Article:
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Alprazolam addiction
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Alprazolam addiction

Might I join the Alprazolam addiction group.  I have been taking this medication for more than 4 years to get me through a violent divorce, prescribed for anxiety, panic attacks and for sleeping.

My physician recently RX'd Lunesta so I could try to wean myself off of the Alpraz.  Lunesta worked for about 2 weeks.  Now it has no effect and I am back on the Alpraz.  I cannot fall asleep!!!!!

My new husband told me to just throw the Alpraz. away!  I just want to cry.  I am frustrated that this medication has such control over me and I want to stop!  I have gone to the health food stores - tried the Melotonin, and all the other things that they have to offer.  The best thing that I have found - is Tylenol PM - but that I take with a lower dose of the Alpraz.  

I am worried that I will never be able to get off this medication and fall asleep without the help of meds.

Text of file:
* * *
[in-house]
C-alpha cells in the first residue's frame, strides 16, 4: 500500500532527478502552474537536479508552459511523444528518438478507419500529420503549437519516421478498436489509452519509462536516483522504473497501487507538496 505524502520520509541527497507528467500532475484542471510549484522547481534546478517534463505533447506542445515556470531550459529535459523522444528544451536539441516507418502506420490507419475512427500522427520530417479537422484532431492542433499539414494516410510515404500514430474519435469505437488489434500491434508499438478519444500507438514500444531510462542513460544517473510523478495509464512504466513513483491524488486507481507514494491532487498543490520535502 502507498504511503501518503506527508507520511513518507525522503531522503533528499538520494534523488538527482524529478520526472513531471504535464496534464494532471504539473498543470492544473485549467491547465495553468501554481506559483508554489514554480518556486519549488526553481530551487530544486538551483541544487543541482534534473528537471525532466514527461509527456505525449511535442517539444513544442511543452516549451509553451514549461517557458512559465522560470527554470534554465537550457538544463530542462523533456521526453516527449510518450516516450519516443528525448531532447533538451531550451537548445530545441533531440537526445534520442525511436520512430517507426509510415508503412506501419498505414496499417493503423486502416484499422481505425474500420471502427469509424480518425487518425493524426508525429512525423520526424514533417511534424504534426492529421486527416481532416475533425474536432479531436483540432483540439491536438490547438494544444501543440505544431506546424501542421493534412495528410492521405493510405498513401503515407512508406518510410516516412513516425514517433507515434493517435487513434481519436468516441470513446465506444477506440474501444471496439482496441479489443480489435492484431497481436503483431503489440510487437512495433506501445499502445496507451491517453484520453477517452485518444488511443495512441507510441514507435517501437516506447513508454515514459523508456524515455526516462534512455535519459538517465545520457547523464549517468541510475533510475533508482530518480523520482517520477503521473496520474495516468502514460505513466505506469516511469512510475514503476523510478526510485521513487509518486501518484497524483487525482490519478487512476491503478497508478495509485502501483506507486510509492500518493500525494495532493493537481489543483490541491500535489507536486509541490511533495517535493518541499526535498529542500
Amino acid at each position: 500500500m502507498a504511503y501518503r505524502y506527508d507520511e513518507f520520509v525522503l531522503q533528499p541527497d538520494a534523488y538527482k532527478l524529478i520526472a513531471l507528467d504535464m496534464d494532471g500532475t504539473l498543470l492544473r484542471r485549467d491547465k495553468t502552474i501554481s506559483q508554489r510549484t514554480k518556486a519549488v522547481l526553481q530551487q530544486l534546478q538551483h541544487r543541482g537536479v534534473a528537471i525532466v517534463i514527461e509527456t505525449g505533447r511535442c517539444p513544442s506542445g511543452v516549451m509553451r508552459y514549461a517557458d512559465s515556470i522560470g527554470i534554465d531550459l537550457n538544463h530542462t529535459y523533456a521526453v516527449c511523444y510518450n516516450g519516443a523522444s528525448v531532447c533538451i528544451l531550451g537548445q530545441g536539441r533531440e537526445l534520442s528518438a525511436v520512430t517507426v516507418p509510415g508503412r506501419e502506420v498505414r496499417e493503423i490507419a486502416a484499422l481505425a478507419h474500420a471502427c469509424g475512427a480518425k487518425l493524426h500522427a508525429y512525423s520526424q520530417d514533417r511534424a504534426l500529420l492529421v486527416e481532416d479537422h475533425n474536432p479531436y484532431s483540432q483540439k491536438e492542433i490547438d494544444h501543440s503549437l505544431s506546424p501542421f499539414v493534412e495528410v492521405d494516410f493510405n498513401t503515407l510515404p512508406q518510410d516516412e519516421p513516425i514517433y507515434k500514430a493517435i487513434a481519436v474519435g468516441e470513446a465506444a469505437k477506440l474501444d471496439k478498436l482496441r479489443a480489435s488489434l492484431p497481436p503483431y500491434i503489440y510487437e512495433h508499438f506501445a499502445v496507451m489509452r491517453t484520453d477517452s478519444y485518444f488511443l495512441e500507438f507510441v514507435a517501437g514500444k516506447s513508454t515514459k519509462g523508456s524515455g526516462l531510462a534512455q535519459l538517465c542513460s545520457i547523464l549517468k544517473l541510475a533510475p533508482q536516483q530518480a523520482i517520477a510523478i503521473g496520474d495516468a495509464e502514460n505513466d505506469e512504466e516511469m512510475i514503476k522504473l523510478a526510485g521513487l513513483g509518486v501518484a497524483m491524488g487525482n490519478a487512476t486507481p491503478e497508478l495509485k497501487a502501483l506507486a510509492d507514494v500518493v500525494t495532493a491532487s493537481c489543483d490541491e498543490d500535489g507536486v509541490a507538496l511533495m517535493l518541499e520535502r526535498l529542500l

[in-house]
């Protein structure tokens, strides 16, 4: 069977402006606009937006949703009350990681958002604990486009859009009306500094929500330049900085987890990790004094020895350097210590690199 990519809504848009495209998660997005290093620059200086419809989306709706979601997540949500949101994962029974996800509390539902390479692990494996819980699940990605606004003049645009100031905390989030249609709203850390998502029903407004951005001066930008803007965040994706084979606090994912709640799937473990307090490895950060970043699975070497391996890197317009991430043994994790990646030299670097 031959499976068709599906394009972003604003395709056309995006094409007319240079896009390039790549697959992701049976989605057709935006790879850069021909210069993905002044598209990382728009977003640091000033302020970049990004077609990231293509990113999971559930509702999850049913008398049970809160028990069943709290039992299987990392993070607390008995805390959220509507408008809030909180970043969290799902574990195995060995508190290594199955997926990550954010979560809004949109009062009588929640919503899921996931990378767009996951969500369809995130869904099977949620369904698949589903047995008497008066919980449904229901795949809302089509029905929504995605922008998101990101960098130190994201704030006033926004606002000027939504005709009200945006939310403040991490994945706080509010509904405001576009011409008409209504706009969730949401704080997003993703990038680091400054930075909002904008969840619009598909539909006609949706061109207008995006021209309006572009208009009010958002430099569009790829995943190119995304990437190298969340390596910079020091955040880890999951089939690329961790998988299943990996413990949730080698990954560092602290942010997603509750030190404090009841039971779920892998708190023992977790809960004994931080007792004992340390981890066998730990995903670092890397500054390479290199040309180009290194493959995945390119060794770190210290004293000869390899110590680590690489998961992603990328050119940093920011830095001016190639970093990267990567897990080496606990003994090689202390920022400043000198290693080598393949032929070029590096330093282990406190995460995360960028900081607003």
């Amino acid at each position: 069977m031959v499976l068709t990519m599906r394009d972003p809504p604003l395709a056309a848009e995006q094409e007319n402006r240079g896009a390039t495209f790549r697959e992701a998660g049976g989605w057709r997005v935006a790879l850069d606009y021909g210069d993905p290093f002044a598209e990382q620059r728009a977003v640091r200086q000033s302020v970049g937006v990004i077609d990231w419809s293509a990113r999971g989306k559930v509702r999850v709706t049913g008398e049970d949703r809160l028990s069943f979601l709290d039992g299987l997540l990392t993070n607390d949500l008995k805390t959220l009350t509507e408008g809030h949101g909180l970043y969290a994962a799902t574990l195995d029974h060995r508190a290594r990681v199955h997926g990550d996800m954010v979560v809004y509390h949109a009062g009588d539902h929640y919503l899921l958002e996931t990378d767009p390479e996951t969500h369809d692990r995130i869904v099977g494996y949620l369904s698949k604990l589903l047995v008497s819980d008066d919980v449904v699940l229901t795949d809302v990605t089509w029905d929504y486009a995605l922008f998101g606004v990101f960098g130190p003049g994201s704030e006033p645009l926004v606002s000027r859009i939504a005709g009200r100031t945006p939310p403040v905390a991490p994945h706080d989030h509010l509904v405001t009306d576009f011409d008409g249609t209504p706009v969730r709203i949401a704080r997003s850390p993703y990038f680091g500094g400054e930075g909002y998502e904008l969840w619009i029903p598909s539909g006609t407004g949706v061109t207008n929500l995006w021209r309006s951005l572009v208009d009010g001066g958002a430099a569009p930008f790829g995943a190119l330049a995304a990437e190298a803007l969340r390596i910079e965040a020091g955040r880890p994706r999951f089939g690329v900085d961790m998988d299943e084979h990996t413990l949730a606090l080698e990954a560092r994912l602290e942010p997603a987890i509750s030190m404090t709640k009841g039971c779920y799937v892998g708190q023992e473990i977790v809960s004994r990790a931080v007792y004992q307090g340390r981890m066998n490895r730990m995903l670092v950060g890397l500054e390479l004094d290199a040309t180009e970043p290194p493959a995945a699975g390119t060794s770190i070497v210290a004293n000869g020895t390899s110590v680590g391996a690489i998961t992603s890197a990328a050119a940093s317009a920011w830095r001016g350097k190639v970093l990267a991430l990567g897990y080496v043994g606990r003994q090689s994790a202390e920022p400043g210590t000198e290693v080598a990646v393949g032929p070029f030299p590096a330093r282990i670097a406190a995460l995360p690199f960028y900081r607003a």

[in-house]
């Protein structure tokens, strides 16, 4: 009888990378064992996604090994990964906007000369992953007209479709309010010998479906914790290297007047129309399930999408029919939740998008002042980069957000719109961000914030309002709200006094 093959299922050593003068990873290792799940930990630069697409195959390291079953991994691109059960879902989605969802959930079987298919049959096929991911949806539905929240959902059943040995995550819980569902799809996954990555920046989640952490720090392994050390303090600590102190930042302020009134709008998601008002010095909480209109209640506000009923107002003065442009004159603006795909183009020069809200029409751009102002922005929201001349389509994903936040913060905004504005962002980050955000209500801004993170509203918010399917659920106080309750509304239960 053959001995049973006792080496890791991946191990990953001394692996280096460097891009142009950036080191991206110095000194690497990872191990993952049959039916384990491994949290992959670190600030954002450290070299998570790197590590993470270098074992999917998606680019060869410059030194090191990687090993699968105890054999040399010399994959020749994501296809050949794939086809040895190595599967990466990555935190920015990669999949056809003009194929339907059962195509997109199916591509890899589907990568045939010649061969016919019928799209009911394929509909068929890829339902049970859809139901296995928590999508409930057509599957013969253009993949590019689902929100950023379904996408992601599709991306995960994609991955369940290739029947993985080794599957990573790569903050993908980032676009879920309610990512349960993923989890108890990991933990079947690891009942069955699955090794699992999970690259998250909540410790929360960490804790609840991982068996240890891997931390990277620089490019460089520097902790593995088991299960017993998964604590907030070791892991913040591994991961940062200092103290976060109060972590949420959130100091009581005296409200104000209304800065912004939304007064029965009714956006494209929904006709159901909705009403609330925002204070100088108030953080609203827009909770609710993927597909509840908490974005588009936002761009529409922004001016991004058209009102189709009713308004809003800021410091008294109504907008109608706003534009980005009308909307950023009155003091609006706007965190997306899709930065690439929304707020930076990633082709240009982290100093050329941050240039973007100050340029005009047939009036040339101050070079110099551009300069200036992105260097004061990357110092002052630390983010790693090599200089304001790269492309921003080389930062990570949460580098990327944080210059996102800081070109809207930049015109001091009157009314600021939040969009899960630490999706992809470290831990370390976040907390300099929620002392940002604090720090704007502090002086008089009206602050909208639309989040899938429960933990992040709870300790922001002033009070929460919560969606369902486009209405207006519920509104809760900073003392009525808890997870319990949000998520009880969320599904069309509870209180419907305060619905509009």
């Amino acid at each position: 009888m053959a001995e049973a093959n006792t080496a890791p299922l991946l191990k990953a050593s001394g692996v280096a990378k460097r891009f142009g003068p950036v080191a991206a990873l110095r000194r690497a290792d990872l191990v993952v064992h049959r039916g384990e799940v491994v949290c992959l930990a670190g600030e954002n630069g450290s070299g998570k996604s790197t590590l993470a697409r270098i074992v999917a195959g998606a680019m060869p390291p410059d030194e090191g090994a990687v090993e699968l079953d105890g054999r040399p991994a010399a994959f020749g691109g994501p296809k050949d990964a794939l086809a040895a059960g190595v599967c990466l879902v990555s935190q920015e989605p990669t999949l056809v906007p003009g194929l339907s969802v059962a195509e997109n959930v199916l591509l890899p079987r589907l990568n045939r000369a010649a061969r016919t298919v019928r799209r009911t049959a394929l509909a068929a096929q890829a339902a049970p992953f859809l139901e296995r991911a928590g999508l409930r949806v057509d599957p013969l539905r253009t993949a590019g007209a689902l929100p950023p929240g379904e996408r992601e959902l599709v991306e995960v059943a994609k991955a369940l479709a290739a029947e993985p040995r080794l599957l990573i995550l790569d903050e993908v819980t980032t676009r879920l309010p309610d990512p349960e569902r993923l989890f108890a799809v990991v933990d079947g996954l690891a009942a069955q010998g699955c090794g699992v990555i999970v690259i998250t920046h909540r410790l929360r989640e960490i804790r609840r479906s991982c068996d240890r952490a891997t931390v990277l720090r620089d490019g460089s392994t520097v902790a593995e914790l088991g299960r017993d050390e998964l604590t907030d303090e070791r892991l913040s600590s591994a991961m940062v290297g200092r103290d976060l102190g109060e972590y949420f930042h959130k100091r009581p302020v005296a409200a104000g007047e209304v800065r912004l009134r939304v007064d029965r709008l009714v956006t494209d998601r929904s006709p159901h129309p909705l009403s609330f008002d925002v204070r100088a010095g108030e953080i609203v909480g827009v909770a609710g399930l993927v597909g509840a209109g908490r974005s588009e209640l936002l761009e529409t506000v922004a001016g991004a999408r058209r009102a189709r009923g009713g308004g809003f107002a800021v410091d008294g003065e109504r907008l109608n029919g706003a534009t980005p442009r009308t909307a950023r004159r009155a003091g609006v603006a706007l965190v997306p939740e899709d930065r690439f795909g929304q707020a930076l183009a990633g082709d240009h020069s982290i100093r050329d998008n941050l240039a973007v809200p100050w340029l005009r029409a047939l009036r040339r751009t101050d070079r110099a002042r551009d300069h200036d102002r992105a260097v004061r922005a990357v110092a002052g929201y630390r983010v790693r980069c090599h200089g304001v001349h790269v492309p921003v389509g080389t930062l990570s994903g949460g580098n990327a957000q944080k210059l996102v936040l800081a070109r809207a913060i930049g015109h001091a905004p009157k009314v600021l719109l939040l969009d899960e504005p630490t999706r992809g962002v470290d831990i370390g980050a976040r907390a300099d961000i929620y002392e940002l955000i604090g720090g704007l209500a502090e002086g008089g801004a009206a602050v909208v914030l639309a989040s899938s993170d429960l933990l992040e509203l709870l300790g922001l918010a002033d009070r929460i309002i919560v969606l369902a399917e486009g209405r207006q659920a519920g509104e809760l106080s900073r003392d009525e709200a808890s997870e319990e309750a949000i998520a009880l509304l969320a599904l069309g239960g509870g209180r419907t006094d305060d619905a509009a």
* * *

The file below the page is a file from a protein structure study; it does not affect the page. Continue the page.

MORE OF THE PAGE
Is there any hope?????

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7 Comments Post a Comment
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429432_tn?1343597790
Don't throw the alpraz away-if you quit cold turkey it could kill you if you've been taking a high dose. Try breaking them in pieces and take fewer pieces every day benadryl has the same ingredient diphenhydramine in it as tylenol pm and probably better for your liver- how much alpraz were you taking? I take it too, sometimes up to 5 mgs a day, then sometimes I don't take any, I don't want to scare you, I'm pretty sure you have to be taking a lot of it for it to hurt you going c/t, I've never had any bad effects at the doses I take, just think you should be careful.
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429432_tn?1343597790
In case I freaked you out, which of course wasn't my intention, let me clarify that I don't know anyone who ever died from alpraz withdrawl (withdrawal), I just heard it from someone who said that thier doctor told them that it could be dangerous... and there's always hope for anything you want to do... you just have to really want to quit... I've known plenty of people who took all kinds of pills by the handful, and were able to bounce back and live productive lives.
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424839_tn?1268189846